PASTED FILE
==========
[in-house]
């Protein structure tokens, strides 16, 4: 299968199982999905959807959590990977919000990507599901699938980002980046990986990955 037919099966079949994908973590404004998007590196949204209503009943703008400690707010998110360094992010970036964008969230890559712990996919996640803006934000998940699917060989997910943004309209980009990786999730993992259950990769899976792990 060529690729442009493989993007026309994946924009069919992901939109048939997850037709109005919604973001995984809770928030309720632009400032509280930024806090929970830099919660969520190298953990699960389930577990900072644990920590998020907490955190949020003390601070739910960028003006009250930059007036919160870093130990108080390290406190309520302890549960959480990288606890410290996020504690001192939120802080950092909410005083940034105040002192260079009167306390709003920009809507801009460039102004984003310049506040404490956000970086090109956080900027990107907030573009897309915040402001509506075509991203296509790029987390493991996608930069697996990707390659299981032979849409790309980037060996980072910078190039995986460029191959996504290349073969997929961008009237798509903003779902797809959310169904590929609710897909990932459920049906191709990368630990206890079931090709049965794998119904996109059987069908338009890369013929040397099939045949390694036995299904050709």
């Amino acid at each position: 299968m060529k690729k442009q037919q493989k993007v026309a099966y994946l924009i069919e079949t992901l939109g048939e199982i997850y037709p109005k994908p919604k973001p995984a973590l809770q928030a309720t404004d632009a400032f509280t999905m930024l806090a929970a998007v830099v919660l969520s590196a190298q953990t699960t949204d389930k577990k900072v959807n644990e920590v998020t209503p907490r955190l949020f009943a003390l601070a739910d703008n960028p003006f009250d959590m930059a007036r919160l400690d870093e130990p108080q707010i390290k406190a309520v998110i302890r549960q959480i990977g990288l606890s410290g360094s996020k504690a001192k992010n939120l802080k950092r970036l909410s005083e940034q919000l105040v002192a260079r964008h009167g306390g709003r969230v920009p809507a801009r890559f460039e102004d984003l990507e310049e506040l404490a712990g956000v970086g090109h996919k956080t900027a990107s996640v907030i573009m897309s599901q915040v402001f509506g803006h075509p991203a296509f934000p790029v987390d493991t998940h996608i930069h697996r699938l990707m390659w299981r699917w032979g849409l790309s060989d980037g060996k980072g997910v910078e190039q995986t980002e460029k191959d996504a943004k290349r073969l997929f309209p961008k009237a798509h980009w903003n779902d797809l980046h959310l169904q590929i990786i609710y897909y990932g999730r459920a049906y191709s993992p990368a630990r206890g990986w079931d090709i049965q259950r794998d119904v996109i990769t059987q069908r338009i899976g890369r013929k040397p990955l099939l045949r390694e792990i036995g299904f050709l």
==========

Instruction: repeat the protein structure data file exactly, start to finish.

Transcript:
[in-house]
């Protein structure tokens, strides 16, 4: 299968199982999905959807959590990977919000990507599901699938980002980046990986990955 037919099966079949994908973590404004998007590196949204209503009943703008400690707010998110360094992010970036964008969230890559712990996919996640803006934000998940699917060989997910943004309209980009990786999730993992259950990769899976792990 060529690729442009493989993007026309994946924009069919992901939109048939997850037709109005919604973001995984809770928030309720632009400032509280930024806090929970830099919660969520190298953990699960389930577990900072644990920590998020907490955190949020003390601070739910960028003006009250930059007036919160870093130990108080390290406190309520302890549960959480990288606890410290996020504690001192939120802080950092909410005083940034105040002192260079009167306390709003920009809507801009460039102004984003310049506040404490956000970086090109956080900027990107907030573009897309915040402001509506075509991203296509790029987390493991996608930069697996990707390659299981032979849409790309980037060996980072910078190039995986460029191959996504290349073969997929961008009237798509903003779902797809959310169904590929609710897909990932459920049906191709990368630990206890079931090709049965794998119904996109059987069908338009890369013929040397099939045949390694036995299904050709």
């Amino acid at each position: 299968m060529k690729k442009q037919q493989k993007v026309a099966y994946l924009i069919e079949t992901l939109g048939e199982i997850y037709p109005k994908p919604k973001p995984a973590l809770q928030a309720t404004d632009a400032f509280t999905m930024l806090a929970a998007v830099v919660l969520s590196a190298q953990t699960t949204d389930k577990k900072v959807n644990e920590v998020t209503p907490r955190l949020f009943a003390l601070a739910d703008n960028p003006f009250d959590m930059a007036r919160l400690d870093e130990p108080q707010i390290k406190a309520v998110i302890r549960q959480i990977g990288l606890s410290g360094s996020k504690a001192k992010n939120l802080k950092r970036l909410s005083e940034q919000l105040v002192a260079r964008h009167g306390g709003r969230v920009p809507a801009r890559f460039e102004d984003l990507e310049e506040l404490a712990g956000v970086g090109h996919k956080t900027a990107s996640v907030i573009m897309s599901q915040v402001f509506g803006h075509p991203a296509f934000p790029v987390d493991t998940h996608i930069h697996r699938l990707m390659w299981r699917w032979g849409l790309s060989d980037g060996k980072g997910v910078e190039q995986t980002e460029k191959d996504a943004k290349r073969l997929f309209p961008k009237a798509h980009w903003n779902d797809l980046h959310l169904q590929i990786i609710y897909y990932g999730r459920a049906y191709s993992p990368a630990r206890g990986w079931d090709i049965q259950r794998d119904v996109i990769t059987q069908r338009i899976g890369r013929k040397p990955l099939l045949r390694e792990i036995g299904f050709l």